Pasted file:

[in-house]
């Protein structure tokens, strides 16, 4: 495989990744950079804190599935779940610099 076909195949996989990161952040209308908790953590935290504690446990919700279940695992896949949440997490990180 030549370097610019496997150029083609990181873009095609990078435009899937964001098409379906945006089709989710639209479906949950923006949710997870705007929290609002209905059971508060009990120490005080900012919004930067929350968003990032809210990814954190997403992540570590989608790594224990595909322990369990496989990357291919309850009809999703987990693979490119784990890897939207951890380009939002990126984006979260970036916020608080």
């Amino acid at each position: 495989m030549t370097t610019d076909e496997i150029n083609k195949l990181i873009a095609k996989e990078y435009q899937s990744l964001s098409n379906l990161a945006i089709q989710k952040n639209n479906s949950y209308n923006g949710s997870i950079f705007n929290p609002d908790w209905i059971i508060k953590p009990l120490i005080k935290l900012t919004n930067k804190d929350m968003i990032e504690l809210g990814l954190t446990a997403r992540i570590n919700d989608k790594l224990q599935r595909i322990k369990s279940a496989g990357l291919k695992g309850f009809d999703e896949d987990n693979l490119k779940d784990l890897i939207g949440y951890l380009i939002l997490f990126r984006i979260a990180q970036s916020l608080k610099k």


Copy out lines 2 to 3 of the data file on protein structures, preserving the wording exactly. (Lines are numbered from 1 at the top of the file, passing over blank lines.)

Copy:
């Protein structure tokens, strides 16, 4: 495989990744950079804190599935779940610099 076909195949996989990161952040209308908790953590935290504690446990919700279940695992896949949440997490990180 030549370097610019496997150029083609990181873009095609990078435009899937964001098409379906945006089709989710639209479906949950923006949710997870705007929290609002209905059971508060009990120490005080900012919004930067929350968003990032809210990814954190997403992540570590989608790594224990595909322990369990496989990357291919309850009809999703987990693979490119784990890897939207951890380009939002990126984006979260970036916020608080």
């Amino acid at each position: 495989m030549t370097t610019d076909e496997i150029n083609k195949l990181i873009a095609k996989e990078y435009q899937s990744l964001s098409n379906l990161a945006i089709q989710k952040n639209n479906s949950y209308n923006g949710s997870i950079f705007n929290p609002d908790w209905i059971i508060k953590p009990l120490i005080k935290l900012t919004n930067k804190d929350m968003i990032e504690l809210g990814l954190t446990a997403r992540i570590n919700d989608k790594l224990q599935r595909i322990k369990s279940a496989g990357l291919k695992g309850f009809d999703e896949d987990n693979l490119k779940d784990l890897i939207g949440y951890l380009i939002l997490f990126r984006i979260a990180q970036s916020l608080k610099k």